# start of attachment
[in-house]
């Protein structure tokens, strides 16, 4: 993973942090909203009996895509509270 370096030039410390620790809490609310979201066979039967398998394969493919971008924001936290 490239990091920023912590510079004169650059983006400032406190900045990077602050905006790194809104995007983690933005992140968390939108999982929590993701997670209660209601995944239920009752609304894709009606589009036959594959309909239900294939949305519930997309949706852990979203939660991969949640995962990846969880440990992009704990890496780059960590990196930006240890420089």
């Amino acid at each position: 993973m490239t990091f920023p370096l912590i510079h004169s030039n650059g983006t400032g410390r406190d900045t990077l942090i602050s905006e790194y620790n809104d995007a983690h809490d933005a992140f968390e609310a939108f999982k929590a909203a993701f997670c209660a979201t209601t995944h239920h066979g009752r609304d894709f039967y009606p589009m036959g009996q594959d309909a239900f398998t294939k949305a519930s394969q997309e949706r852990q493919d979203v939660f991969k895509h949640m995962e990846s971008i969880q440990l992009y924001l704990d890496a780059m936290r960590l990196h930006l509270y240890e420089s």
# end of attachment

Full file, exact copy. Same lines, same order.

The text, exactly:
[in-house]
């Protein structure tokens, strides 16, 4: 993973942090909203009996895509509270 370096030039410390620790809490609310979201066979039967398998394969493919971008924001936290 490239990091920023912590510079004169650059983006400032406190900045990077602050905006790194809104995007983690933005992140968390939108999982929590993701997670209660209601995944239920009752609304894709009606589009036959594959309909239900294939949305519930997309949706852990979203939660991969949640995962990846969880440990992009704990890496780059960590990196930006240890420089």
């Amino acid at each position: 993973m490239t990091f920023p370096l912590i510079h004169s030039n650059g983006t400032g410390r406190d900045t990077l942090i602050s905006e790194y620790n809104d995007a983690h809490d933005a992140f968390e609310a939108f999982k929590a909203a993701f997670c209660a979201t209601t995944h239920h066979g009752r609304d894709f039967y009606p589009m036959g009996q594959d309909a239900f398998t294939k949305a519930s394969q997309e949706r852990q493919d979203v939660f991969k895509h949640m995962e990846s971008i969880q440990l992009y924001l704990d890496a780059m936290r960590l990196h930006l509270y240890e420089s």